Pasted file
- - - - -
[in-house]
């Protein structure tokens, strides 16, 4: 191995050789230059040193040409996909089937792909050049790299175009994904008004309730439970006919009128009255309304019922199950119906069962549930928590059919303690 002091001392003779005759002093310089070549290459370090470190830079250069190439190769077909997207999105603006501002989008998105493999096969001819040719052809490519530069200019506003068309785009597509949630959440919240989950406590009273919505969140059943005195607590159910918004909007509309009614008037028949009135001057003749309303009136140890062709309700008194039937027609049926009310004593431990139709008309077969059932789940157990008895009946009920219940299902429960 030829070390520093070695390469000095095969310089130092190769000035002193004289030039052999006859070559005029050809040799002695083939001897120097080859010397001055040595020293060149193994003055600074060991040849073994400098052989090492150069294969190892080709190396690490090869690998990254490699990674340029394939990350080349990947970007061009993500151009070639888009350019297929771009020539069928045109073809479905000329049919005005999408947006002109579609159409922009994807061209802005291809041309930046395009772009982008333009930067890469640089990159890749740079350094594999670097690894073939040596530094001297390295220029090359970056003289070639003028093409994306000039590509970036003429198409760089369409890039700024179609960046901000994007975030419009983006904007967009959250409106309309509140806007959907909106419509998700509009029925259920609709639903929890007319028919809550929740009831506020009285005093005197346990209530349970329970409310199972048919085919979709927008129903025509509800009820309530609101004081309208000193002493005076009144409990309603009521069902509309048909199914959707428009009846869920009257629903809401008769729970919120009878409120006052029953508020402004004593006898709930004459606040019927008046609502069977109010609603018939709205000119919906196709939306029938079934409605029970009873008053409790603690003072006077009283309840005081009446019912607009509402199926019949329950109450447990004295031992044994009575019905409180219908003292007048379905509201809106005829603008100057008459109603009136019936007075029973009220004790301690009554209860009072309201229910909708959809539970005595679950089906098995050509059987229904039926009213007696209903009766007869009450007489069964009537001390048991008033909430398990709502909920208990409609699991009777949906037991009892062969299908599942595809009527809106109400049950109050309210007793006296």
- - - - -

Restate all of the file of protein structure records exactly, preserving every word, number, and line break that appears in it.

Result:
[in-house]
């Protein structure tokens, strides 16, 4: 191995050789230059040193040409996909089937792909050049790299175009994904008004309730439970006919009128009255309304019922199950119906069962549930928590059919303690 002091001392003779005759002093310089070549290459370090470190830079250069190439190769077909997207999105603006501002989008998105493999096969001819040719052809490519530069200019506003068309785009597509949630959440919240989950406590009273919505969140059943005195607590159910918004909007509309009614008037028949009135001057003749309303009136140890062709309700008194039937027609049926009310004593431990139709008309077969059932789940157990008895009946009920219940299902429960 030829070390520093070695390469000095095969310089130092190769000035002193004289030039052999006859070559005029050809040799002695083939001897120097080859010397001055040595020293060149193994003055600074060991040849073994400098052989090492150069294969190892080709190396690490090869690998990254490699990674340029394939990350080349990947970007061009993500151009070639888009350019297929771009020539069928045109073809479905000329049919005005999408947006002109579609159409922009994807061209802005291809041309930046395009772009982008333009930067890469640089990159890749740079350094594999670097690894073939040596530094001297390295220029090359970056003289070639003028093409994306000039590509970036003429198409760089369409890039700024179609960046901000994007975030419009983006904007967009959250409106309309509140806007959907909106419509998700509009029925259920609709639903929890007319028919809550929740009831506020009285005093005197346990209530349970329970409310199972048919085919979709927008129903025509509800009820309530609101004081309208000193002493005076009144409990309603009521069902509309048909199914959707428009009846869920009257629903809401008769729970919120009878409120006052029953508020402004004593006898709930004459606040019927008046609502069977109010609603018939709205000119919906196709939306029938079934409605029970009873008053409790603690003072006077009283309840005081009446019912607009509402199926019949329950109450447990004295031992044994009575019905409180219908003292007048379905509201809106005829603008100057008459109603009136019936007075029973009220004790301690009554209860009072309201229910909708959809539970005595679950089906098995050509059987229904039926009213007696209903009766007869009450007489069964009537001390048991008033909430398990709502909920208990409609699991009777949906037991009892062969299908599942595809009527809106109400049950109050309210007793006296």